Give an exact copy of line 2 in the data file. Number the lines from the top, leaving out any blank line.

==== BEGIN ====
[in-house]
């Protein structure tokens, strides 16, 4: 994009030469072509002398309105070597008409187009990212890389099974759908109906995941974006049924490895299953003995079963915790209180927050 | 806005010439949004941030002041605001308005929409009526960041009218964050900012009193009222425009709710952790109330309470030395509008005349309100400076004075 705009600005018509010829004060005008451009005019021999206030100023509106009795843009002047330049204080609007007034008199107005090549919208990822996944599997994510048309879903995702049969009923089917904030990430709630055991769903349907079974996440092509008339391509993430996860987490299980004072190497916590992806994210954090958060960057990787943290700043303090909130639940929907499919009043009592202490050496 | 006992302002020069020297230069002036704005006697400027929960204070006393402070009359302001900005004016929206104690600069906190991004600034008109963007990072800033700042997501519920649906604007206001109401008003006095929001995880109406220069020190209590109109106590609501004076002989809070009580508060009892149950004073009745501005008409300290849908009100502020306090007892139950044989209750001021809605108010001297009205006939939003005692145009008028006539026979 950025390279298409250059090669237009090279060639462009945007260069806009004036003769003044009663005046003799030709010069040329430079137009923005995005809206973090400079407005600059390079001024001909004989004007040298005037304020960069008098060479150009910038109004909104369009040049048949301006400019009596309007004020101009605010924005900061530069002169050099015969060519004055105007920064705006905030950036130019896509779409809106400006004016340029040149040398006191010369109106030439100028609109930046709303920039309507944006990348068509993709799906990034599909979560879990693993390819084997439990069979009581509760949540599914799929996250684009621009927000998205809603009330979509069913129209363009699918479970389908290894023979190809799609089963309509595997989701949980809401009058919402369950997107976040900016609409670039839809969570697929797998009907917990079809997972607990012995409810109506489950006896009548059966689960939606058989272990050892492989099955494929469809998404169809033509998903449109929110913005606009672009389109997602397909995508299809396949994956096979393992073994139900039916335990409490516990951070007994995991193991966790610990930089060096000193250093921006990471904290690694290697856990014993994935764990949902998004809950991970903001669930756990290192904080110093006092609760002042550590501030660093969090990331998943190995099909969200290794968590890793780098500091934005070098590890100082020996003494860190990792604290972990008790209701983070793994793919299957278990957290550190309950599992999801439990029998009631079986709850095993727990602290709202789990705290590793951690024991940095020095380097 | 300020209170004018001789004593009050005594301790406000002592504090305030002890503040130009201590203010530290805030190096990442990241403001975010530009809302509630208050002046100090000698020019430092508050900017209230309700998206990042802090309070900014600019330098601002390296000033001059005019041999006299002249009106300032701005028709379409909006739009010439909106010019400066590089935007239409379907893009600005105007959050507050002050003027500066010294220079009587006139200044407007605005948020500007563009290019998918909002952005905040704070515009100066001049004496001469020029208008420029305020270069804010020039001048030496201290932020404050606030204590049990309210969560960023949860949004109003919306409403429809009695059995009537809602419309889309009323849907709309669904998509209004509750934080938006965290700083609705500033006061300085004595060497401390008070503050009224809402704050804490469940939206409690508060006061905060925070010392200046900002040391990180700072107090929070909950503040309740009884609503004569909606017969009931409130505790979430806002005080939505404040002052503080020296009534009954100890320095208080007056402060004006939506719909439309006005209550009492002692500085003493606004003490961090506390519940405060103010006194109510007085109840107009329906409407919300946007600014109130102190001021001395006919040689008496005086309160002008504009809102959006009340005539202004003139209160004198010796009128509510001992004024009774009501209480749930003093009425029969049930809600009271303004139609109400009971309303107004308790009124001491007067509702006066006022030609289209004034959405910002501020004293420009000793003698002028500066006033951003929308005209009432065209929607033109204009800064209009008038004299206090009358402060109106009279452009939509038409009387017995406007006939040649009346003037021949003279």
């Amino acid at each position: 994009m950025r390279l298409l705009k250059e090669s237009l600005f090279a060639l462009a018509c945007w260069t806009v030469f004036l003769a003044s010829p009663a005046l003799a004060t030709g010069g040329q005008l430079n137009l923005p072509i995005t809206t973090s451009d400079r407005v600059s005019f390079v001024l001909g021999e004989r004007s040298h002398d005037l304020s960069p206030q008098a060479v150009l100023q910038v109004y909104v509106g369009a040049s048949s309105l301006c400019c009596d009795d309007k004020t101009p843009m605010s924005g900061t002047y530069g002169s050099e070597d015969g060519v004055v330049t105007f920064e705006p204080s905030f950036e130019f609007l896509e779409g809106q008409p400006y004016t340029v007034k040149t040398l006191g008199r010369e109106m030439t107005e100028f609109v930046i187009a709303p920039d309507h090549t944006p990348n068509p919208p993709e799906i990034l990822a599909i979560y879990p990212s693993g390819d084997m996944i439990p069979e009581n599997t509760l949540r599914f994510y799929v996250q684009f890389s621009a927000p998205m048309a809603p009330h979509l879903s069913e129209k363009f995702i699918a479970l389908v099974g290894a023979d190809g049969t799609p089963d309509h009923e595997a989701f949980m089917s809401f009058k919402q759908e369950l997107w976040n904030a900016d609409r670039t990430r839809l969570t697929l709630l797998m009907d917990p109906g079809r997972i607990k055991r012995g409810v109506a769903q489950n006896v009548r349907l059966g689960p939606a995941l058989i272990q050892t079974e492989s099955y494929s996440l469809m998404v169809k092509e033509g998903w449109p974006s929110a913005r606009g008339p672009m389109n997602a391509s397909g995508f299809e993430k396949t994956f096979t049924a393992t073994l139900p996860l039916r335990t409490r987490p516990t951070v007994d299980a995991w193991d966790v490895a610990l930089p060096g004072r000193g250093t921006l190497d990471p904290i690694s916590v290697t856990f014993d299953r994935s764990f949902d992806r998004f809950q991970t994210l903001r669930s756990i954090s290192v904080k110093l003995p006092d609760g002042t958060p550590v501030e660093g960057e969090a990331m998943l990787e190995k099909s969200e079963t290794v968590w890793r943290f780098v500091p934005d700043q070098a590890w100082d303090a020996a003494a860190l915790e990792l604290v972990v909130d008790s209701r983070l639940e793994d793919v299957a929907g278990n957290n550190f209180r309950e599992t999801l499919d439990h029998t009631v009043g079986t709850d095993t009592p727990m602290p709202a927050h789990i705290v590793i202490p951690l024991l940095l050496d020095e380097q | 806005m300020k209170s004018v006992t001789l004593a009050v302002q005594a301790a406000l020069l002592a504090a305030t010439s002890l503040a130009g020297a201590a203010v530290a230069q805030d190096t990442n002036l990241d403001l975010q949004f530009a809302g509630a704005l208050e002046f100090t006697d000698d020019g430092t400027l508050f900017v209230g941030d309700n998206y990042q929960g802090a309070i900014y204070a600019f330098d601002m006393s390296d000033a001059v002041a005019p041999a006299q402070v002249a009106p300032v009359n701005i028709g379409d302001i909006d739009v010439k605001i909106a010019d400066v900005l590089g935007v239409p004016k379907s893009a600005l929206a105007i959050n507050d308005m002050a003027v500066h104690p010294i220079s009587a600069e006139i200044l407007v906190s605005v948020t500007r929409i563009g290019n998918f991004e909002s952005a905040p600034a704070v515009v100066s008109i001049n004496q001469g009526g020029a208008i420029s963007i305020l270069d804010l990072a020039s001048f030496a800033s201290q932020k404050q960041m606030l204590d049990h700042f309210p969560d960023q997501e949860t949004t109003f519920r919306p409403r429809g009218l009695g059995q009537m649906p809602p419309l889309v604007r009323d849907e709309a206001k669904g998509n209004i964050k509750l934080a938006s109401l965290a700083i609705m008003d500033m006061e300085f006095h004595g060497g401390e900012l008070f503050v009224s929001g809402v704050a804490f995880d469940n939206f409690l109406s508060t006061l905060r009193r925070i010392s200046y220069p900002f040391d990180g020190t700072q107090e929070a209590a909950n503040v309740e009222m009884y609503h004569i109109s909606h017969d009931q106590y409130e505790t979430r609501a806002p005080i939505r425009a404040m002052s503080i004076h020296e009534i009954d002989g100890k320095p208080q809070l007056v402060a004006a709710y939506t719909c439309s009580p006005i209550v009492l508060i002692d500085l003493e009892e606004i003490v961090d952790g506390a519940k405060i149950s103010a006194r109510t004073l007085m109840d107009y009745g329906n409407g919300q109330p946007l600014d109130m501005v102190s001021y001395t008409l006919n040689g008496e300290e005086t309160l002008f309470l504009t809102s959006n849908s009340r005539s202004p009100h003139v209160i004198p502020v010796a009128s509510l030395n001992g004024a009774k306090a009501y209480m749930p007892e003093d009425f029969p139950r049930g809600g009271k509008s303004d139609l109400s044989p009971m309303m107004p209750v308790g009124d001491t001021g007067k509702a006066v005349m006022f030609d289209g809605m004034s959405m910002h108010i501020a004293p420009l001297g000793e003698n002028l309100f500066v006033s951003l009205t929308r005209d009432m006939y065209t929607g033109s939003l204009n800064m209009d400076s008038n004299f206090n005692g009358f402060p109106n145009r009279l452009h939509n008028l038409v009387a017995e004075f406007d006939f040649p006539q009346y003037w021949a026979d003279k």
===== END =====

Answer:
């Protein structure tokens, strides 16, 4: 994009030469072509002398309105070597008409187009990212890389099974759908109906995941974006049924490895299953003995079963915790209180927050 | 806005010439949004941030002041605001308005929409009526960041009218964050900012009193009222425009709710952790109330309470030395509008005349309100400076004075 705009600005018509010829004060005008451009005019021999206030100023509106009795843009002047330049204080609007007034008199107005090549919208990822996944599997994510048309879903995702049969009923089917904030990430709630055991769903349907079974996440092509008339391509993430996860987490299980004072190497916590992806994210954090958060960057990787943290700043303090909130639940929907499919009043009592202490050496 | 006992302002020069020297230069002036704005006697400027929960204070006393402070009359302001900005004016929206104690600069906190991004600034008109963007990072800033700042997501519920649906604007206001109401008003006095929001995880109406220069020190209590109109106590609501004076002989809070009580508060009892149950004073009745501005008409300290849908009100502020306090007892139950044989209750001021809605108010001297009205006939939003005692145009008028006539026979 950025390279298409250059090669237009090279060639462009945007260069806009004036003769003044009663005046003799030709010069040329430079137009923005995005809206973090400079407005600059390079001024001909004989004007040298005037304020960069008098060479150009910038109004909104369009040049048949301006400019009596309007004020101009605010924005900061530069002169050099015969060519004055105007920064705006905030950036130019896509779409809106400006004016340029040149040398006191010369109106030439100028609109930046709303920039309507944006990348068509993709799906990034599909979560879990693993390819084997439990069979009581509760949540599914799929996250684009621009927000998205809603009330979509069913129209363009699918479970389908290894023979190809799609089963309509595997989701949980809401009058919402369950997107976040900016609409670039839809969570697929797998009907917990079809997972607990012995409810109506489950006896009548059966689960939606058989272990050892492989099955494929469809998404169809033509998903449109929110913005606009672009389109997602397909995508299809396949994956096979393992073994139900039916335990409490516990951070007994995991193991966790610990930089060096000193250093921006990471904290690694290697856990014993994935764990949902998004809950991970903001669930756990290192904080110093006092609760002042550590501030660093969090990331998943190995099909969200290794968590890793780098500091934005070098590890100082020996003494860190990792604290972990008790209701983070793994793919299957278990957290550190309950599992999801439990029998009631079986709850095993727990602290709202789990705290590793951690024991940095020095380097 | 300020209170004018001789004593009050005594301790406000002592504090305030002890503040130009201590203010530290805030190096990442990241403001975010530009809302509630208050002046100090000698020019430092508050900017209230309700998206990042802090309070900014600019330098601002390296000033001059005019041999006299002249009106300032701005028709379409909006739009010439909106010019400066590089935007239409379907893009600005105007959050507050002050003027500066010294220079009587006139200044407007605005948020500007563009290019998918909002952005905040704070515009100066001049004496001469020029208008420029305020270069804010020039001048030496201290932020404050606030204590049990309210969560960023949860949004109003919306409403429809009695059995009537809602419309889309009323849907709309669904998509209004509750934080938006965290700083609705500033006061300085004595060497401390008070503050009224809402704050804490469940939206409690508060006061905060925070010392200046900002040391990180700072107090929070909950503040309740009884609503004569909606017969009931409130505790979430806002005080939505404040002052503080020296009534009954100890320095208080007056402060004006939506719909439309006005209550009492002692500085003493606004003490961090506390519940405060103010006194109510007085109840107009329906409407919300946007600014109130102190001021001395006919040689008496005086309160002008504009809102959006009340005539202004003139209160004198010796009128509510001992004024009774009501209480749930003093009425029969049930809600009271303004139609109400009971309303107004308790009124001491007067509702006066006022030609289209004034959405910002501020004293420009000793003698002028500066006033951003929308005209009432065209929607033109204009800064209009008038004299206090009358402060109106009279452009939509038409009387017995406007006939040649009346003037021949003279």